Some supporters recently gathered to be trained by Bird as Obama volunteers in Denver, where Obama accepted the Democratic nomination in 2008 at Mile High Stadium.

Campaign staffers reminded them of the affinity they felt for Obama, showing a video of his rousing address to the 2004 Democratic National Convention in Boston. That’s where the future president outlined his compelling life story and said his rise would be possible only in America.

The pitch got a nod from 60-year-old volunteer Betsy Daniel of Denver.

“When the debt ceiling debate was going on, it was tough sledding,” Daniel said. “But we feel like we’re working for a better America, so we keep going. Sure, there isn’t the same enthusiasm. But I have every reason to believe we’re laying the groundwork for it.”

For the president, that groundwork includes a Western visit to keep his fans engaged.

Obama, who was scheduled to leave Washington on Sunday, planned to raise money in Seattle and the San Francisco area before a town hall-style event Monday at the Computer History Museum near the headquarters of social networking site LinkedIn in Mountain View, Calif.

Additional fundraisers are set for San Diego and Los Angeles before the trip ends with a speech in Denver on Tuesday where he intends to promote his jobs plan.

Denver-based political strategist Jill Hanauer said the president has two objectives: convince supporters on the left that he’s serious about pushing tax increases for the rich to pay for his $447 billion jobs plan, while sending signals to independent voters that they should trust him to keep trying to turn around the economy.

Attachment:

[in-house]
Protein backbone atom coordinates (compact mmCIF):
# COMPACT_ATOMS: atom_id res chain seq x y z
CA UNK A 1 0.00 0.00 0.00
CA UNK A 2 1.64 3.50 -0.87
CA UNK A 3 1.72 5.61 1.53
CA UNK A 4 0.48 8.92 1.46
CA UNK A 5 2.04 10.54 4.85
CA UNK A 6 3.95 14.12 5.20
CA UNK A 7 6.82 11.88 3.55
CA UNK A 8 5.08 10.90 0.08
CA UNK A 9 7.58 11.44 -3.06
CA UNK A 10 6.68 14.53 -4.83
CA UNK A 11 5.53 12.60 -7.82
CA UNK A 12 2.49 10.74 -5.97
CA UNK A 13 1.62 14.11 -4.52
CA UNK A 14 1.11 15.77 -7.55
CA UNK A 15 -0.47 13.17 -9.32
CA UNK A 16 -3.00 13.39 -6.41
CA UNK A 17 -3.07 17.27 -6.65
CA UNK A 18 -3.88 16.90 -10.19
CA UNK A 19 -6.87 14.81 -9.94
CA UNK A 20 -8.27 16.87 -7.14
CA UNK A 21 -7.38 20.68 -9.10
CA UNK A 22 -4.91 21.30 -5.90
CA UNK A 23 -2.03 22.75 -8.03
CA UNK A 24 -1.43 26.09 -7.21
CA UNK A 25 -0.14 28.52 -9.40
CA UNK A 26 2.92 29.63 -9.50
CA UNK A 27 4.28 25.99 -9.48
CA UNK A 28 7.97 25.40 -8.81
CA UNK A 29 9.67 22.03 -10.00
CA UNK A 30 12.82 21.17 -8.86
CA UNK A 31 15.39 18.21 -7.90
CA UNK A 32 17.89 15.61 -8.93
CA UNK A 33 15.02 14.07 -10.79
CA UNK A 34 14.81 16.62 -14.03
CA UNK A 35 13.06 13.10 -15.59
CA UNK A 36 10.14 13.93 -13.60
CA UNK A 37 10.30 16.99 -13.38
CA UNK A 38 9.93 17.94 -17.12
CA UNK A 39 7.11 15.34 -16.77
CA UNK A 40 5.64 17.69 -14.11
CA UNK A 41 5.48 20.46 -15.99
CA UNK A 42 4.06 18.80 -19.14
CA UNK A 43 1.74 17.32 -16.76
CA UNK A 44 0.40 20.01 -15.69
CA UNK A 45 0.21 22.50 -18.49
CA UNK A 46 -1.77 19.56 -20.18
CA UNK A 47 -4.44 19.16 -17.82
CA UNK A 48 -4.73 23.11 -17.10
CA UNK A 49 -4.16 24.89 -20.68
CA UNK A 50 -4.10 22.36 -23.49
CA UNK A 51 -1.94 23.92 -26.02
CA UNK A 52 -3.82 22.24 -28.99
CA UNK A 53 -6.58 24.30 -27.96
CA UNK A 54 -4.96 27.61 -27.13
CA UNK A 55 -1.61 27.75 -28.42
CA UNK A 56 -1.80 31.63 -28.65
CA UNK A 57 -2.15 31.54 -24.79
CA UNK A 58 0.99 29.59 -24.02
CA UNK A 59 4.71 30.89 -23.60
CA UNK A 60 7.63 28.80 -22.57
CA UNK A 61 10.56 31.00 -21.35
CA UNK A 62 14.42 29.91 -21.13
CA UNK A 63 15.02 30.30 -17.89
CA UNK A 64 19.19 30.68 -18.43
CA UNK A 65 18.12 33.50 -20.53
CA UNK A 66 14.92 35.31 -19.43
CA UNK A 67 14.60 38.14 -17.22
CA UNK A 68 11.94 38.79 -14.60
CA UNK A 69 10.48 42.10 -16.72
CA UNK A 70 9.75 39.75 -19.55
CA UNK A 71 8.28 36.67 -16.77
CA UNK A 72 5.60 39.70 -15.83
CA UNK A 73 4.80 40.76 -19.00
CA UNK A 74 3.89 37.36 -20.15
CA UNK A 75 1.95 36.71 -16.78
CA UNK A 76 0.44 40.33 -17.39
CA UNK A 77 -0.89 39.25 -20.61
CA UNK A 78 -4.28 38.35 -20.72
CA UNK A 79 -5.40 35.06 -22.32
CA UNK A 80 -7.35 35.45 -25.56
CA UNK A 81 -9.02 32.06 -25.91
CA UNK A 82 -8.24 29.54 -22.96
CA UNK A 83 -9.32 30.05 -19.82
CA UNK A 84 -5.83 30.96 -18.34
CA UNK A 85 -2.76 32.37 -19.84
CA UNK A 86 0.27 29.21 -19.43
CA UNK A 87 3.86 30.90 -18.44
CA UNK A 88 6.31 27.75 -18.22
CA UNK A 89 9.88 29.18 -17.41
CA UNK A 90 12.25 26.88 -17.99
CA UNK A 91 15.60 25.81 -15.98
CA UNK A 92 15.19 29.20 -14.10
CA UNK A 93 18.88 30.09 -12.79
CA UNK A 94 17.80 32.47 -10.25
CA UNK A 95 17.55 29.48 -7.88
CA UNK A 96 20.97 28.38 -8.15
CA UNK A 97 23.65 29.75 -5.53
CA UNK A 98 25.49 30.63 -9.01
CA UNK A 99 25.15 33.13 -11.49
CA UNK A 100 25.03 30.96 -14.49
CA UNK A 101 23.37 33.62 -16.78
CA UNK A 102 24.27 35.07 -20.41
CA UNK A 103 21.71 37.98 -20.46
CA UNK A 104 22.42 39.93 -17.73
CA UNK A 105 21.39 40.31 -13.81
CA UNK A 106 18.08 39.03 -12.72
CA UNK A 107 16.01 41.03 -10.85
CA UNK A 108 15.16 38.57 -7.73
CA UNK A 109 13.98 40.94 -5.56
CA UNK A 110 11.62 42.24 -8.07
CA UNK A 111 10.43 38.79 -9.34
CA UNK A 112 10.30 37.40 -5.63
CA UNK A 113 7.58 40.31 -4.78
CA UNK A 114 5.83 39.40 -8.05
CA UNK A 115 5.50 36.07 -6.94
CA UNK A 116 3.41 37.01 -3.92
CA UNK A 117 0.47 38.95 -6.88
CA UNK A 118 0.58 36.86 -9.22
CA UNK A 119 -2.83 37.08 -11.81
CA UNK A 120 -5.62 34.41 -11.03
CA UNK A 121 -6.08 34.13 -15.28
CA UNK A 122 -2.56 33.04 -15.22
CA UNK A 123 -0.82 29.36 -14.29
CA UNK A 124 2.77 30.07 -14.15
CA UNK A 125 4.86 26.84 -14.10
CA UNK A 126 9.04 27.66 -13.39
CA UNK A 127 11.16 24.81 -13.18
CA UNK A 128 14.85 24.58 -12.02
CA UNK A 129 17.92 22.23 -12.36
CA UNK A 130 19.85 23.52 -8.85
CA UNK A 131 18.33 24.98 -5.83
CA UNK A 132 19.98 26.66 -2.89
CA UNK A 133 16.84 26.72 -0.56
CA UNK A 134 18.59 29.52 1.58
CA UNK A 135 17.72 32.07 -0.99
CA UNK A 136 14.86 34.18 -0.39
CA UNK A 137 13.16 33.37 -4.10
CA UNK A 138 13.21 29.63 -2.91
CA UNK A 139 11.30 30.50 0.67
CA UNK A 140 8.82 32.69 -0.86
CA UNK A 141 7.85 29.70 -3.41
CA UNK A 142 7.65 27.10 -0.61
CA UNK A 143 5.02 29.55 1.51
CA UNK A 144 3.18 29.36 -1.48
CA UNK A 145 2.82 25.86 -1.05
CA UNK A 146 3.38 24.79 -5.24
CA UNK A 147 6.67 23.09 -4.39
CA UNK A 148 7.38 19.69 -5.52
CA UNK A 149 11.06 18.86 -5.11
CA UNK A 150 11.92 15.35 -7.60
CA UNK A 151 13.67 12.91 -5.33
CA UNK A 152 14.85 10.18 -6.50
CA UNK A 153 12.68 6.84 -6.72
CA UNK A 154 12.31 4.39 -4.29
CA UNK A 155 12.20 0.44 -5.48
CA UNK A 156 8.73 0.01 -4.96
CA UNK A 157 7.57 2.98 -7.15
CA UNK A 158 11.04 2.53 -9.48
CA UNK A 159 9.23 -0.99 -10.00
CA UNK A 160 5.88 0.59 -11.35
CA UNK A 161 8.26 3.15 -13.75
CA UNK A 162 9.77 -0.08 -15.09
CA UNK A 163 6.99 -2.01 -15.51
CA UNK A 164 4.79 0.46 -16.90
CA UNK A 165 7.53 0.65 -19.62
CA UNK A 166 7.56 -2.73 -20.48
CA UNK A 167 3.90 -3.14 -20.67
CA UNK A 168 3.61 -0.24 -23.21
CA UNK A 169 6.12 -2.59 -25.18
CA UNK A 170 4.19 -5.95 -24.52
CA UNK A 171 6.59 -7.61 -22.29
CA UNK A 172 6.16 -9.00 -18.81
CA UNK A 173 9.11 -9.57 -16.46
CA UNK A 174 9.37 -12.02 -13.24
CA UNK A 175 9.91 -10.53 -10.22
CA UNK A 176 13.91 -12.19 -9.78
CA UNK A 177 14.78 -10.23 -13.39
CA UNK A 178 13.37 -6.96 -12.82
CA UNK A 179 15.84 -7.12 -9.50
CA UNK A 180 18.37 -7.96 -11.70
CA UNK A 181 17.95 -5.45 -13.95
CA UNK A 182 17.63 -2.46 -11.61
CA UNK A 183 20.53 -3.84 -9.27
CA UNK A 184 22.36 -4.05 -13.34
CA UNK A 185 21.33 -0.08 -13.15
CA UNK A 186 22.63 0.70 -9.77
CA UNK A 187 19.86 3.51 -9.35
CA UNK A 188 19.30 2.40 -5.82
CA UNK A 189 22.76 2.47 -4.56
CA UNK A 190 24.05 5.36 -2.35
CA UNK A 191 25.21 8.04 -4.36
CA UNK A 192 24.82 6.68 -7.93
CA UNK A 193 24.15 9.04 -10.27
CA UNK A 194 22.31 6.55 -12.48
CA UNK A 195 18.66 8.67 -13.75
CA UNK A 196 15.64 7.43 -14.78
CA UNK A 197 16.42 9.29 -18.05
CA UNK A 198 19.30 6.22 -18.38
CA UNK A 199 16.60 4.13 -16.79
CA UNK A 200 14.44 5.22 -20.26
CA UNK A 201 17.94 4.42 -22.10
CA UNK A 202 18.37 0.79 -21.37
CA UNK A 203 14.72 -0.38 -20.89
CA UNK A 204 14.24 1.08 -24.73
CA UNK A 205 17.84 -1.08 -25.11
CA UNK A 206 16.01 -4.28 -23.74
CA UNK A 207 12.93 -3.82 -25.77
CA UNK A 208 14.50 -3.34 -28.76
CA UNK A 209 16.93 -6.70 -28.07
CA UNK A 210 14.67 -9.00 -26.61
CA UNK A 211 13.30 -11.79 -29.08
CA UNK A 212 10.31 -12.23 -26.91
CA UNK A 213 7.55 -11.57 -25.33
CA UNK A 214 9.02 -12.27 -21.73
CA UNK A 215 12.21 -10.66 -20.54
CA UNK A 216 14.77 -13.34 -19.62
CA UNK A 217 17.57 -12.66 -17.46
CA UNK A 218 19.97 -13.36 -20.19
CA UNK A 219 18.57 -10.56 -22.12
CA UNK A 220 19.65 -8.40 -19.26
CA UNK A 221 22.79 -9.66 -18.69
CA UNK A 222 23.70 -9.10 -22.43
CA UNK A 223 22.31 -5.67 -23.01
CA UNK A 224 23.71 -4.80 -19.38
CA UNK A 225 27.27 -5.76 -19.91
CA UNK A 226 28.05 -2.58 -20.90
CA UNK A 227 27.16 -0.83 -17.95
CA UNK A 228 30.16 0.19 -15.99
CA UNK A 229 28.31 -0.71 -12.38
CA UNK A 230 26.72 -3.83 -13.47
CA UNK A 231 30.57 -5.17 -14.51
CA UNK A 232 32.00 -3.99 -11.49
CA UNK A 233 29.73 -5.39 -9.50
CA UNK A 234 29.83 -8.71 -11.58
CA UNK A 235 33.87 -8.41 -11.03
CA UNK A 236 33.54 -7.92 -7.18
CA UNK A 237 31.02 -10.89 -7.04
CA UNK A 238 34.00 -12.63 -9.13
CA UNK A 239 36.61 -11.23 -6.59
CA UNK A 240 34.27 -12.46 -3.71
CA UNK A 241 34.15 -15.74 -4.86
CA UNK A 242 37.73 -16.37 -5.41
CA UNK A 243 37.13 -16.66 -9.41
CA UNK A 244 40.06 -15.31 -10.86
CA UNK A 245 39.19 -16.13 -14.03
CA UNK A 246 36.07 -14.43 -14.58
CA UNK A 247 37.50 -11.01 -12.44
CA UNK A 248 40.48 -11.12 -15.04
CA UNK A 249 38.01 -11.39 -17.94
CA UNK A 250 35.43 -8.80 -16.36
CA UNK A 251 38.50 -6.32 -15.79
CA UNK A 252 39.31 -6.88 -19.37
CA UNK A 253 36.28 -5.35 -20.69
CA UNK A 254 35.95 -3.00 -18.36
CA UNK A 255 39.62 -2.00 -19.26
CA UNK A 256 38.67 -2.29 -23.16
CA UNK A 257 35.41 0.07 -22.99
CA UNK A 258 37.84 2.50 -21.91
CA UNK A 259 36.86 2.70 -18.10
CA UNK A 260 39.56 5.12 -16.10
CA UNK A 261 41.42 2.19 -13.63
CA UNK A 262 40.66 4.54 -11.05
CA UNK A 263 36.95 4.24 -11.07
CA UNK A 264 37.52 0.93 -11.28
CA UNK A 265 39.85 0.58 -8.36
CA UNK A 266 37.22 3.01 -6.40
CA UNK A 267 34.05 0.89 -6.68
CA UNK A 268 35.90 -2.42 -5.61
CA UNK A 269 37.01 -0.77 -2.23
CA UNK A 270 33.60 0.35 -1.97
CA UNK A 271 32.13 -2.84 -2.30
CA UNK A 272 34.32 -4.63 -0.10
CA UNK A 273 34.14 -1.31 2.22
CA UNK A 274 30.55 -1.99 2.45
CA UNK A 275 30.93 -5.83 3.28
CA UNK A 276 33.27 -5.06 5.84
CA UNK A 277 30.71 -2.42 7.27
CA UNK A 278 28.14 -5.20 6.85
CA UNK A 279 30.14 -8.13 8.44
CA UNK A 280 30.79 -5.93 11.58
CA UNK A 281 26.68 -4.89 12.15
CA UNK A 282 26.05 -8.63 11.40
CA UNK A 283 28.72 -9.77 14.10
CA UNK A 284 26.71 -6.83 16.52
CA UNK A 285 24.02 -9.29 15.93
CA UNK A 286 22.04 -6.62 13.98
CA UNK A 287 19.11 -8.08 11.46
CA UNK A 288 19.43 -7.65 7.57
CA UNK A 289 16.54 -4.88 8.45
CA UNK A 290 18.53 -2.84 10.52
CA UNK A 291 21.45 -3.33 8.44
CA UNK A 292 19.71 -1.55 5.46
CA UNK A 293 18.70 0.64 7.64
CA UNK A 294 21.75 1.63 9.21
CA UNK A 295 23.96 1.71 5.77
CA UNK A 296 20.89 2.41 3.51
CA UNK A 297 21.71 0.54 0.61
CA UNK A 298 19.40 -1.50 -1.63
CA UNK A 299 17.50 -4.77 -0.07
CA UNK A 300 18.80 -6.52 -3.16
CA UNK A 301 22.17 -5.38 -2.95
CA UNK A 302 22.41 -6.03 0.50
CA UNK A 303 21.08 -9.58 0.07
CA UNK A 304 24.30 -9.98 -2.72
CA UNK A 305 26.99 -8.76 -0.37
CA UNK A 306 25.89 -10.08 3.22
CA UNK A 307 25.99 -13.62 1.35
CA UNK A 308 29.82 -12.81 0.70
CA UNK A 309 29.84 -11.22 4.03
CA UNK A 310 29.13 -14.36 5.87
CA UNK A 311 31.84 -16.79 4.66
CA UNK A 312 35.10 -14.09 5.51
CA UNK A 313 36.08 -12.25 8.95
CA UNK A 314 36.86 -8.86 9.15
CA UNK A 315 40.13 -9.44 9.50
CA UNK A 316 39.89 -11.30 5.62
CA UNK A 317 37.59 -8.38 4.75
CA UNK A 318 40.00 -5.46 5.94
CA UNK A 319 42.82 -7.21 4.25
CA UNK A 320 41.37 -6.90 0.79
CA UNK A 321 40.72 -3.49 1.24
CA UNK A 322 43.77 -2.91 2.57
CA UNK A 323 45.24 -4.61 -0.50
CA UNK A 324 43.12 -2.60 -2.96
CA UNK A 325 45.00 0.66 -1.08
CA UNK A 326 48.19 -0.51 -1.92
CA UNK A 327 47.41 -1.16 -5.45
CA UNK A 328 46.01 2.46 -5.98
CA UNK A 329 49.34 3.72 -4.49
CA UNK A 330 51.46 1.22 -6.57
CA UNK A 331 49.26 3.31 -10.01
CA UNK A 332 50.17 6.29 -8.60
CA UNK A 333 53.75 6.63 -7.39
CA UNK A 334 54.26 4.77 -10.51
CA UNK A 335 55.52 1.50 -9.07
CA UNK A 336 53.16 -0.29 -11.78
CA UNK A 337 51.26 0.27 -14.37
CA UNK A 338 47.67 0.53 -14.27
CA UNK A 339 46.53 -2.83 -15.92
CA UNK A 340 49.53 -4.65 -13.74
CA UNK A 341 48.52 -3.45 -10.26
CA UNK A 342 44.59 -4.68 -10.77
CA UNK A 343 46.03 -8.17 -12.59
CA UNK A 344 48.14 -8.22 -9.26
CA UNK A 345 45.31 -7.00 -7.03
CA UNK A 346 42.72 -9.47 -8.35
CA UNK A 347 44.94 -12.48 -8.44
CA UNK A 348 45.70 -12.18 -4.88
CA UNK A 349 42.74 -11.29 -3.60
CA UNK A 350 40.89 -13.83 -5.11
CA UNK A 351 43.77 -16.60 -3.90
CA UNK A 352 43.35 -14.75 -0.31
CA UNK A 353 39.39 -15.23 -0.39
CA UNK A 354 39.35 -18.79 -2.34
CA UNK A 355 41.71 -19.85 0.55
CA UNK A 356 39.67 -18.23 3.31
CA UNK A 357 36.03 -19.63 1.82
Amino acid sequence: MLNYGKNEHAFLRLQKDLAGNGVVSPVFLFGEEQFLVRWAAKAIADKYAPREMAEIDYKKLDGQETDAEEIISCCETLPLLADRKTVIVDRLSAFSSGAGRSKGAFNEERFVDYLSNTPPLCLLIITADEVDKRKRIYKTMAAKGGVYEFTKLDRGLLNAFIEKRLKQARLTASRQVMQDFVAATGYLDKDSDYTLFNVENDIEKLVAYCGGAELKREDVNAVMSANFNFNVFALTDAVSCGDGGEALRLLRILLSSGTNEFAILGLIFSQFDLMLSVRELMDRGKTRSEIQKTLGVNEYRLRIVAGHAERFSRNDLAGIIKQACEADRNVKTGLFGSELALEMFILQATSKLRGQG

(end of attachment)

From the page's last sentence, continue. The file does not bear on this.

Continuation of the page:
“If voters feel he’s authentically trying to make things better, that works for him,” said Hanauer, founder of Project New West, a consulting firm with liberal clients. “Some folks can maybe be disappointed in him, but he’s a likable person.”

That’s what helps keep McKevitt coming back to him no matter how frustrating the search for full-time work is. She’s moving to Carson City, Nev., this month to volunteer full time for him.

“You look at the president, and you see a family man facing a great, great hardship on all fronts. People understand that,” said McKevitt. She lost her editing job at a weekly newspaper that folded shortly before Obama was elected and she recently won a campaign essay contest to have lunch with the president.  “People like how reasonable he is, and people feel that. He’s a soul kind of guy, with depth.”

Heather Barr of Phoenix, a 41-year-old real estate agent in Arizona, didn’t volunteer for Obama in 2008.

But seeing the housing collapse up close compelled her to get involved this time. She lost her home a month ago and is living in an apartment. She doesn’t blame Obama but rather is giving him the benefit of the doubt.

Said Barr: “I know things aren’t great. People are concerned, obviously. But what I hear is, people want to give the president more time. This economic trouble that we’re in didn’t happen overnight.”

For Deborah Holland of Albuquerque, N.M., a personal feeling of connection to the president overrides thoughts about Obama’s performance and the economy, even with the stress of a precarious job situation. The 50-year-old cobbles together work as a caterer, cake decorator and office manager, even though she has a law degree.

“When we first got to know him in 2008, it was evident he came from humble beginnings,” Holland said. “And I think a lot of us can relate to that. We feel comfortable with that.”

Associated Press Deputy Director of Polling Jennifer Agiesta and writer Ken Thomas in Washington contributed to this report.